Thursday, May 29, 2014

Fat Profits

The food, beverage, and chain restaurant industries say they’re on the side of health, but their actions show otherwise. Overweight people make up almost a third of the world's population or two billion, according to a study in the medical journal The Lancet. Worldwide, the prevalence of obese and overweight adults had grown by 28 percent over the three decades, and by nearly 50 percent among children. Since 1980, obesity has soared in all countries, especially among children. A survey of 188 nations compiled by US health researchers  concludes that no country has turned the tide on obesity since 1980. More than half of those persons rated as overweight or obese live in 10 countries, topped by the United States.

Excess body weight had also led to 3.4 million deaths worldwide in 2010, according to the Global Burden of Disease Study.

The food and beverage industry spends approximately $2 billion per year marketing to children. The fast food industry spends more than $5 million every day marketing unhealthy foods to children. Kids watch an average of over ten food-related ads every day (nearly 4,000/year) Nearly all (98 percent) of food advertisements viewed by children are for products that are high in fat, sugar or sodium. Most (79 percent) are low in fiber. A study conducted by Prevention Institute in 2007, found that over half of the most aggressively marketed children's foods advertising fruit on the packaging actually contain no fruit ingredients whatsoever. A 2011 review found that “company pledges to reduce food marketing of unhealthy products have failed to protect children aged under 12 years for all types of marketing practices promoting such foods”.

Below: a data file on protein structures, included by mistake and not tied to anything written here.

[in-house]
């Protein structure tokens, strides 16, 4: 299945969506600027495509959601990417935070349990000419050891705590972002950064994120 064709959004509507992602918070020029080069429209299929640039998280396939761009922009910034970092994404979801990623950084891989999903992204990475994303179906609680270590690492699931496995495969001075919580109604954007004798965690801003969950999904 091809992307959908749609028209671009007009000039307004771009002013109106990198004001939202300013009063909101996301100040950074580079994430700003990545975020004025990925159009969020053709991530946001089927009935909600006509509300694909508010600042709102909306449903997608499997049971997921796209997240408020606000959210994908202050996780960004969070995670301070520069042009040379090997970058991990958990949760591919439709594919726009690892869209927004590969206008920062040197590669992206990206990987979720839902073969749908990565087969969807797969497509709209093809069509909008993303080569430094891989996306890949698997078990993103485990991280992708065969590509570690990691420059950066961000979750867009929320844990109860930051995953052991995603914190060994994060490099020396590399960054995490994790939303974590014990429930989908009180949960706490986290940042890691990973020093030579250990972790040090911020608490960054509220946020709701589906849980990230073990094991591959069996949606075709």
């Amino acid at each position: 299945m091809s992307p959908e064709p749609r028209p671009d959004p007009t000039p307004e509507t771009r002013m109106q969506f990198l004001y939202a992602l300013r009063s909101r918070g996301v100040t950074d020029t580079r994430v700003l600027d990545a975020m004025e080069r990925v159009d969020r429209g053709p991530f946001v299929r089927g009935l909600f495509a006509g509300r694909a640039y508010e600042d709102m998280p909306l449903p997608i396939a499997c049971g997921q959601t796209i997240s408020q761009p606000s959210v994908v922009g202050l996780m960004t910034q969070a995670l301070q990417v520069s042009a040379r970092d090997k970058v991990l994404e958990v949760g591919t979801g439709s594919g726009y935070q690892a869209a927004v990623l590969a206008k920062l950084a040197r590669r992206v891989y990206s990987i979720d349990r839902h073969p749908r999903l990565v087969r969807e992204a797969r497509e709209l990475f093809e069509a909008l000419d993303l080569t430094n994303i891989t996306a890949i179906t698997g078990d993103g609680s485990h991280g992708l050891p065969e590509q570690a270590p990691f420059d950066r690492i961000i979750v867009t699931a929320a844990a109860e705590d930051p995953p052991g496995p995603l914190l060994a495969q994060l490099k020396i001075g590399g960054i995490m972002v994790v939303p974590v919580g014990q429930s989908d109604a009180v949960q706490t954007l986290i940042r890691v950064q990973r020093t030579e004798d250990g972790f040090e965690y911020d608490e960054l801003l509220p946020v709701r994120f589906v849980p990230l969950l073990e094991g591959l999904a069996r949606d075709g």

Pepsi and Coke say they are removing sugar drinks from schools and giving parents better information...So why are they suing health departments trying to give families more information about sodas? The American Beverage Industry (ABA) has begun a series of legal attacks against several health departments over efforts to educate communities about limiting consumption of sugar-sweetened beverages.

Food companies like Kraft and Campbell's say they are removing salt from their products in support of customer's health...Yet they put the salt right back in when profits start to waver with Campbell's adding salt back to its soups to increase sales.

Food companies say they are developing new package labels because they want to help customers make more healthful choices...So why are they using the front of packaging to deceive and confuse customers into believing their junk food products are healthy? 84% of "better for you" products studied didn't meet basic nutritional standards.